Background: Nonadherence to HIV medications is a serious unsolved problem and is a major cause of morbidity and mortality in the HIV-positive population. Although treatment efficacy is high if compliance is greater than 90%, about 40% of people with HIV do not meet this threshold. Objective: We tested a novel approach to improve medication adherence by using a low-cost virtual reality (VR) experience to educate people with HIV about their illness. We hypothesized that people with HIV would be more likely to be compliant with the treatment following the 7-minute presentation, and therefore should have decreasing viral loads and improved adherence questionnaire scores. Methods: We showed the VR experience to 107 participants with HIV at a county hospital in Los Angeles, California. Participants completed a validated medication adherence questionnaire (MAQ) before and at least two weeks after the VR experience. We also compared viral loads (VL) and cluster of differentiation 4 (CD4) counts before and on average 101 days after the experience. VL were obtained per the clinic’s standard care protocol. Paired t-tests were performed on the initial and follow-up MAQs, VL, and CD4 counts. To reduce the possibility that VL were trending down regardless of the VR experience, two serial VL obtained prior to the experience were also compared and analyzed. Immediately following the VR experience, participants were given a four-question Likert scale questionnaire that assessed their opinions about the experience. Results: MAQ scores improved from pre- to post- experience with high significance (P = .0001). VL decreased from pre- to post- experience by 0.38 log10 copies/mL (95% CI 0.06 to 0.70; P = .01). In contrast, the two serial VL obtained prior to the experience showed no statistically significant changes. There were no statistically significant changes to CD4 counts. Analysis of the postexperience questionnaire revealed that VR was comfortable for most participants, and that most participants believed the experience to be educational and that it would improve their medication adherence. Conclusions: The findings suggest that the low-cost VR experience caused an increased rate of antiretroviral therapy adherence that resulted in a decrease of VL. Further studies are required to test whether these results are generalizable to other treatment settings and populations.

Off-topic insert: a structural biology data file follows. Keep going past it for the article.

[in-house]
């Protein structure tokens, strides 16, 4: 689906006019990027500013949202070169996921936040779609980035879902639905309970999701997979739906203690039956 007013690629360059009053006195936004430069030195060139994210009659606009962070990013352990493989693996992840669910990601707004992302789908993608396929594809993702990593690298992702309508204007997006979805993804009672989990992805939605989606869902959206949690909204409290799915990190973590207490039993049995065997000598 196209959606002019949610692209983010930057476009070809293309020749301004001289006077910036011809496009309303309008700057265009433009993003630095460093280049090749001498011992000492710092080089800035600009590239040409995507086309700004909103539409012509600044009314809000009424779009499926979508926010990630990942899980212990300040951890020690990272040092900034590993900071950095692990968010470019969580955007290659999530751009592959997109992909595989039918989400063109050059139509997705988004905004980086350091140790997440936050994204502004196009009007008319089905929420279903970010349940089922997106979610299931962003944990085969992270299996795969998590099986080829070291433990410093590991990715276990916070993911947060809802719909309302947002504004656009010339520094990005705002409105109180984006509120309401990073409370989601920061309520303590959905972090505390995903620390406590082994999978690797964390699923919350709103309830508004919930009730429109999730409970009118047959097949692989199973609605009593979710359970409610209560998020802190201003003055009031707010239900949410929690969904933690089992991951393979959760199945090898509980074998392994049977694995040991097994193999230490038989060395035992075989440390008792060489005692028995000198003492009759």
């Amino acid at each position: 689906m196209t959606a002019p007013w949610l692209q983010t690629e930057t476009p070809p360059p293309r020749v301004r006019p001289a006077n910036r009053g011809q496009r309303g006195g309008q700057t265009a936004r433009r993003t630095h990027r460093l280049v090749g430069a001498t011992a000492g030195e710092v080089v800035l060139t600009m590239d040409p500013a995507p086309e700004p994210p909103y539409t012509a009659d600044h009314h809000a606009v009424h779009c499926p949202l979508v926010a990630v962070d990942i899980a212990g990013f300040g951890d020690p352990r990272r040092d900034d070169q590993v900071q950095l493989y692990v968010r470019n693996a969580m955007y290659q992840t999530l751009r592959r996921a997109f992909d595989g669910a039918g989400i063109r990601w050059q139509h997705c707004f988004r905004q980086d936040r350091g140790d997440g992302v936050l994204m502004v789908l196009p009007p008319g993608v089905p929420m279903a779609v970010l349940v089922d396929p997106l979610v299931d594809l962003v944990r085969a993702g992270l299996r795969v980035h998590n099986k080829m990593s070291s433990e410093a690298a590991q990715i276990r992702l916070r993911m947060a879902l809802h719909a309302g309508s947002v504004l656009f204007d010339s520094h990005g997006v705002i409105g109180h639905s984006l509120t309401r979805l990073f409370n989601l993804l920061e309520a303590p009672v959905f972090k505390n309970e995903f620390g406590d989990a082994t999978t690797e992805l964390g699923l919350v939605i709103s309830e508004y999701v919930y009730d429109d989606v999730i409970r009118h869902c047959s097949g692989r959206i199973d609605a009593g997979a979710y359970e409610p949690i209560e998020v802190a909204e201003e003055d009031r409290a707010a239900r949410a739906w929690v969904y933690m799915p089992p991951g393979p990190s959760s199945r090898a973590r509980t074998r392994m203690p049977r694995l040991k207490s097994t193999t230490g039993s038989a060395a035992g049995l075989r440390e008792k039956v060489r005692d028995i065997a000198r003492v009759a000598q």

• Background: Asthma control with Persistent symptoms in India remains a clinical enigma with likely incriminating factors including Non- &/or Pseudo-adherence to the ICS/LABA. USFDA guidance recommends the use of dose-counter pMDIs with further mechanisms to track Adherence & Pseudoadherence in real-world settings Objective: Digital dose counter pMDIs offers simplified reliable tracking of individual ‘actuated’ dosages with ‘END’ display at the completion of labelled therapeutic aerosol spray. The translational impact on Symptom persistence with likely unwarranted exposure to ‘Step up’ strategy is often prevented if not treated as in these cases of ‘Pseudo’ Severe Asthma .To further assess the real-world acceptance and clinical impact of Digital dose-counter pMDIs, in Bronchial asthma including Poorly or Uncontrolled bronchial asthma cases, an non-interventional, observational study was planned. Methods: A national, retrospective, case cohort analyses as Drug Utilization Surveillance study for Digital pMDIs in Br. asthma was conducted in Sept ’16 for outpatient settings of India. The retrospective analyses was initiated and conducted as per ICH GCP principles and Declaration of Helsinki following study protocol and documents approval by local Ethics committee approval with subsequent Clinical Trial Registry of India registration. Results: Consecutive cases of Moderate to Severe asthma with uncontrolled status (n=4575) with baseline and follow-up status for at least one GINA symptom assessment score on Digital dose-counter pMDIs from 500 centers across India were available for analyses. Asthma control was assessed as Partly (4575) and Uncontrolled status (2942) cases respectively. Per protocol analyses for Uncontrolled Asthma control group evaluated by GINA symptom assessment score was further assessed for Well controlled status at 8th week in 92.7 % cases (2727/2942) for above group. Adverse events (106, 2%) of mild to moderate intensity were reported. Nebulization was required in two cases with episodic breathlessness and discharged with no consequent sequelae. Post hoc analyses for baseline poorly controlled cases who ‘Switched’ exclusively on Digital dose-counter pMDIs monotherapy or combination with Xanthines or LAMAs showed ‘Well control’ asthma status of 85.9% (p=0.044) , 95.4% (p=0.048), 80.3% (p=0.28). The patient acceptability criteria for ‘Empty’ canister well correlated with the clinical strategy to identify and avoid Pseudoadherence in baseline poorly controlled or difficult –to- treat asthma cases especially in the patients who ‘Switched’ exclusively to Digital pMDIs (582) demonstrating responses viz. ‘Use till Twenty dose display’ (41.6%, ‘Use till END display (53.2%), ‘Use till LAST spray’ (5.1%) Conclusions: Digital pMDIs offers Simple, accurate & reliable tracking of Non- & Pseudoadherence while highlighting incremental Asthma control rates in Severe or Pseudo-Severe Asthma cases before risk assessment for further ‘add-on’ therapy Clinical Trial: Registration CTRI/2018/06/014595